Drained but euphoric. It has been the longest of seasons for Mersey Tigers but who could blame Tony Garbelotto for savouring the joy of lifting the BBL Championship for the first time in his coaching career?

Pacing up and down the sideline on Wednesday night in his familiar fashion as the minutes, then seconds, ticked down, the realisation that, finally, Newcastle Eagles had been slain brought untold joy but also relief.

Financial troubles, the threat of a player exodus, temporary homelessness, defeats claimed from the jaws of triumph. Here, on the floor of British basketball’s long-time powerhouse, he could at last relish securing the championship that had previously eluded him by such small margins.

“Two years ago, I felt we were unlucky with Richard Midgley getting injured,” the Londoner observed.

“We had an old team. Tony Dorsey was coming back. Maybe this was the team of destiny. We’ve had a lot of luck along the way. We’ve survived having players injured. We didn’t have Perry (Lawson) here – having him allows us to rotate players and rest them in a way that makes us totally different.

“What does it mean? I can’t put it into words at the moment. It’s definitely the biggest accomplishment of my career. But let’s just view it as a combined effort.”

It took everything to repel what Newcastle could throw in their faces. His former side, so long invincible, have lost their impregnability for now. They retain, Garbelotto states, the heart of a champion, after pulling off two narrow wins last weekend to keep this enthralling title race alive for a few days longer.

“But what can you say about my guys? There wasn’t much coaching going on today. There was a lot yesterday against Sheffield but not here. They were just immense. It helped that Fab (Flournoy) and Darius (Defoe) fouled out. With them on the court, we might not have got any of those key rebounds in the fourth quarter.

“But Andy (Thomson) and Nate (Reinking) made big plays. And from here back to the start of the season, everyone’s had their moment.”

Mersey's players were invested, individually and collectively, in their own cause. Lessons were learnt from their Cup final humiliation at Sheffield’s hands. The wheels were coming off, we thought. Wages were going unpaid, uncertainty ruled and the doubts had crept in.

Garbelotto, his captain declared, picked his team up and held it together in the darkest moments.

“What a lot of Newcastle fans don’t remember is that Newcastle went through what we're going through when they first started,” Drew Sullivan noted.

“Tony knows what that was like. He’s said to us that, sometimes, these things happen when a new team starts or there is new management. When you’re trying to get in new investors. There’ll always be some rocky moments. He just asked us to trust in him and come out with the best effort. And the guys have responded.

“We all have a ton of respect for Tony. James (Jones) and Thommo (Andy Thomson) have played for him for a few years. I‘ve known him since I was 13. Nate and Tap (Toney) know him through Great Britain. So when he asks you to trust him, you do.”

Now, here they stand, league champions, Trophy victors. The play-offs still beckon but Garbelotto says the greatest success may be the manner in which the Tigers refused to relent, come what may.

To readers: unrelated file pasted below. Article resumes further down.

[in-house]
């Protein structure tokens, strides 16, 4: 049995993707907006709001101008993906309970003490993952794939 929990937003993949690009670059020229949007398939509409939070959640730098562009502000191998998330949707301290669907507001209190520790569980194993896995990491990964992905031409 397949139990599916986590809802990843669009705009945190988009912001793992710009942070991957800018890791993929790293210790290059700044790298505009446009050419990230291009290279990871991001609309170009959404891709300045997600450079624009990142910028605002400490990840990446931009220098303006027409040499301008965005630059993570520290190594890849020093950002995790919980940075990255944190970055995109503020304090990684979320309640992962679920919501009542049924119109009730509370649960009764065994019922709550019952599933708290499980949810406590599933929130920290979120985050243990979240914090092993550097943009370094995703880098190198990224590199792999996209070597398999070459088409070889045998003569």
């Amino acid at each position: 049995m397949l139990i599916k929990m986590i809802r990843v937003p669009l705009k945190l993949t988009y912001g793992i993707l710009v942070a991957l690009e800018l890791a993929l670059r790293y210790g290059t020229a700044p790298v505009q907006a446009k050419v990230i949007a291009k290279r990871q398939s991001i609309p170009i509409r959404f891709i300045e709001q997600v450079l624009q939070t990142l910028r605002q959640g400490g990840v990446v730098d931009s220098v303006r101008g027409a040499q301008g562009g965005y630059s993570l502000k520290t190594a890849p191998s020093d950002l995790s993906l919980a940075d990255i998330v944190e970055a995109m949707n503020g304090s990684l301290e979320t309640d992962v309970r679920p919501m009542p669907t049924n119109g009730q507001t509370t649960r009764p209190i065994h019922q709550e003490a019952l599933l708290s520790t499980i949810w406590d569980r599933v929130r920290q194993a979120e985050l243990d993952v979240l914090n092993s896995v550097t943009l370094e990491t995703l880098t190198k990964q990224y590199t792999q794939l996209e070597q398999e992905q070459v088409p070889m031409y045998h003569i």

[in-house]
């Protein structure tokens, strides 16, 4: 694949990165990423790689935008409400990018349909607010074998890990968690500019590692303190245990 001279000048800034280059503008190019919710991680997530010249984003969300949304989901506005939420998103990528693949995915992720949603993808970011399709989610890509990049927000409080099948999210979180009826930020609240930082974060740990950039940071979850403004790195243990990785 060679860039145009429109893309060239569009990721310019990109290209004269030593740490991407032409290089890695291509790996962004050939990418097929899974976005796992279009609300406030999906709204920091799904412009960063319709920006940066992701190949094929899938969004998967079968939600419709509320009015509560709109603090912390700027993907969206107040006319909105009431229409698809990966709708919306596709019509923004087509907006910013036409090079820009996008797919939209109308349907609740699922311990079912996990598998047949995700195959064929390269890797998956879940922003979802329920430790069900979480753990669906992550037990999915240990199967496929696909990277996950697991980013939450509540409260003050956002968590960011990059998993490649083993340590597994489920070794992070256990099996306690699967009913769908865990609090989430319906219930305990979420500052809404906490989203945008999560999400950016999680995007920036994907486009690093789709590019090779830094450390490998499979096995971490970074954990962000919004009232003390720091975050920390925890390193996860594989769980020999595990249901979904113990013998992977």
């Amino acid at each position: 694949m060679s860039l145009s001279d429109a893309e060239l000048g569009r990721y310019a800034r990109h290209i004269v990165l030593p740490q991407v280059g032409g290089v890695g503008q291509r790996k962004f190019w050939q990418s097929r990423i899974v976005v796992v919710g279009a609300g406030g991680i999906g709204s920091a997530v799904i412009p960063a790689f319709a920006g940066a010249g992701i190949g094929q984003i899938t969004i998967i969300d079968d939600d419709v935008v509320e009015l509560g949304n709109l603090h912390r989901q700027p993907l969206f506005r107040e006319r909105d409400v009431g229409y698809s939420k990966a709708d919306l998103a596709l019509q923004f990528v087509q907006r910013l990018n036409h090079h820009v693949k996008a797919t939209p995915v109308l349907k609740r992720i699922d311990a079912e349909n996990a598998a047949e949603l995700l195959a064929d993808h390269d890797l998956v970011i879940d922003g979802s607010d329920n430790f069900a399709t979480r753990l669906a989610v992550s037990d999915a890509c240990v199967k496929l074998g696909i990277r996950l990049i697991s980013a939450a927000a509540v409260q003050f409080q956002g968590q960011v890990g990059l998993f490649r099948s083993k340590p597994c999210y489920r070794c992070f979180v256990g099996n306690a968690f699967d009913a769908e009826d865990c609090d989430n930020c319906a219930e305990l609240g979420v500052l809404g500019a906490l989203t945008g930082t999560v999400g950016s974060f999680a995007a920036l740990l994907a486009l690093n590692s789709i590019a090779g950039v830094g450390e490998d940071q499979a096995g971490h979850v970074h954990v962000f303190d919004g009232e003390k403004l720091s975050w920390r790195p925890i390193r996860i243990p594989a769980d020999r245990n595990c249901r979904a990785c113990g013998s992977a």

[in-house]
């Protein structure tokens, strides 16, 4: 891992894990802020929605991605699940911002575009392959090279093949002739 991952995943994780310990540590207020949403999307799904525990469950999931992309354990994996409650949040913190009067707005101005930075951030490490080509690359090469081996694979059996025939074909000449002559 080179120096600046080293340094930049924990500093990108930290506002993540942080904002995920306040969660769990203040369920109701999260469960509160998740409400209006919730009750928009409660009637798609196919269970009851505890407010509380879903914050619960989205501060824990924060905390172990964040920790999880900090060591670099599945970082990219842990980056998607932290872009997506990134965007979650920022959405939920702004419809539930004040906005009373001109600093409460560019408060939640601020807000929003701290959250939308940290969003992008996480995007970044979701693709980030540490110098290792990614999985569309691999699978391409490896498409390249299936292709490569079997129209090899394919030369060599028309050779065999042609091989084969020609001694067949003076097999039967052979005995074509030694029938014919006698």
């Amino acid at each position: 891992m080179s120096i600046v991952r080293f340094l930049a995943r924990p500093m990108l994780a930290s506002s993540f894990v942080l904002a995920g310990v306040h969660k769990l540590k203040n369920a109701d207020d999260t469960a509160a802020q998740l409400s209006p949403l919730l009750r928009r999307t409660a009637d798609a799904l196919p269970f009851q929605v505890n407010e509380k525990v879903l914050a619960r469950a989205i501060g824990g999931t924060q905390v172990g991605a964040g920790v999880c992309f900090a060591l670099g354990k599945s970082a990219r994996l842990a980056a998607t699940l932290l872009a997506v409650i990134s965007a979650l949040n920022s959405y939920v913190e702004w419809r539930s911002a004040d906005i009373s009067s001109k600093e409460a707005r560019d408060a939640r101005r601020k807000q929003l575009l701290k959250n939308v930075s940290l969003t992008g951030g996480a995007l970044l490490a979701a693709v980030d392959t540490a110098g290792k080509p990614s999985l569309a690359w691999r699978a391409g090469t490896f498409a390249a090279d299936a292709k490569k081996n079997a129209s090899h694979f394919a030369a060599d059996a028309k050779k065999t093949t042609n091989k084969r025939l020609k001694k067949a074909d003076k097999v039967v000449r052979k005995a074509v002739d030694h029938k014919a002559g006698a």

.“With what we’ve had to go through as a group, I don’t know any team who would have gone through that,” he asserts.

“I thought that multiple people would have said: 'we’re leaving, I’m going home.' I’ve never coached a group of players, ever, who I’ve loved coaching so much and enjoyed working with. We go to work every day and regardless of what happens, it’s a pleasure. And I think they’ve enjoyed the experience as much as I have.”

Enjoyment is not the first phrase which springs to Sullivan’s lips. Challenge, perhaps. Battle, maybe.

Yet, for now all that matters for the GB forward is the present. And the silver trophy which he lifted above his head and did not want to let go.           

“This is what we’ve been working for all season long,” he stated. “Everyone knows about the stuff that’s been happening off the court. The good thing is that we’ve come to the end of the season and things are starting to straighten themselves out.

“The most important thing is how this team stuck together. The players. The coaching staff, the trainers. Everyone has gone through this together. But when we meet up for games or for practice every morning, all that off-court stays off-court. I feel like this trophy is a tribute to all the hard work that’s been going on all season long.”

It has paid dividends, not just on the floor. Gradually, solutions have been found and a future for Mersey mapped out beyond the play-offs, into the summer and beyond.

Next season, the club is set to move to the Huyton Sports Centre, capacity 1000, before switching to Toxteth, (capacity: 1500) in 2012. Having attracted over 2000 to the Echo Arena on Tuesday, it is a downgrade, albeit driven by necessity. Who knows if any of the current squad will stick around? Who could blame them for seeking security elsewhere? Not the coach, you suspect.

With one more prize to chase, Garbelotto will bind his charges together for a little longer to attempt to defend their post-season crown. Then he can exhale and, perhaps, properly reflect on the enormity of the Tigers’ accomplishment.

“It’s been a unique situation,” he says, offering a weary smile.

“I don’t think it will ever get repeated again.” 

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